Publisher's Comments (cont.)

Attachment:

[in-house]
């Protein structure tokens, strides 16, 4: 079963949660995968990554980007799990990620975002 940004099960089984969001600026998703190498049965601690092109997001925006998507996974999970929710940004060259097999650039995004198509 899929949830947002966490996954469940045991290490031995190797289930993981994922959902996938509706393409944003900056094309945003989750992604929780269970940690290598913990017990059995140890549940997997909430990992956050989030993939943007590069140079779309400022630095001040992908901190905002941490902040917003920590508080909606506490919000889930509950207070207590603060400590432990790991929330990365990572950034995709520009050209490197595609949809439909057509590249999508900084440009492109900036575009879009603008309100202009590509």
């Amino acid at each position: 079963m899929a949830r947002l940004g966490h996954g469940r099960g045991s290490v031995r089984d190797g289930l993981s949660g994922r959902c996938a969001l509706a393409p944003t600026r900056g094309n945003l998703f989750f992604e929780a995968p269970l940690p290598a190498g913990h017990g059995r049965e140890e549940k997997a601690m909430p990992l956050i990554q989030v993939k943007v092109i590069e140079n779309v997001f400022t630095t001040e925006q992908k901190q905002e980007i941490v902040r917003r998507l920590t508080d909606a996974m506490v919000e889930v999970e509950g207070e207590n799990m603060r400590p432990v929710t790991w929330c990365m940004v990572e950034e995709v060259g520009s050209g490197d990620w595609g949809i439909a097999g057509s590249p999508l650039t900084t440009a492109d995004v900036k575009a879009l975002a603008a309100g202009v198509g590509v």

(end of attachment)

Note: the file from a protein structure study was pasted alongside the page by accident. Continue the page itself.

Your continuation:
In the "stifling heat of equatorial Newark," a terrifying epidemic is raging, threatening the children of the New Jersey city with maiming, paralysis, life-long disability, and even death. This is the startling and surprising theme of Roth's wrenching new book: a wartime polio epidemic in the summer of 1944 and the effect it has on a closely knit, family-oriented Newark community and its children. At the center of NEMISIS is a vigorous, dutiful, twenty-three year old playground director, Bucky Cantor, a javelin thrower and weightlifter, who is devoted to his charges and disappointed with himself because his weak eyes have excluded him from serving in the war alongside his contemporaries. Focusing on Cantor's dilemmas as polio begins to ravage his playground--and on the everday realities he faces--Roth leads us through every inch of emotion such a pestilence can breed: the fear, the panic, the anger, the bewilderment, the suffering, and the pain. Moving between the smoldering, malodorous streets of besieged Newark and Indian Hill, a pristine children's summer camp high in the Poconos --whose "mountain air was purified of all contaminants"--Roth depics a decent, energetic man with the best intentions struggling in his own private war against the epidemic. Roth is tenderly exact at every point about Cantor's passage into personal disaster and no less exact about the condition of childhood. Through this story runs the dark question that haunts all four of Roth's late short novels, EVERYMAN, INDIGNATION, THE HUMBLING, and now, NEMESIS: what kind of accidental choices fatally shape a life? How powerless is each of us up against the force of circumstance?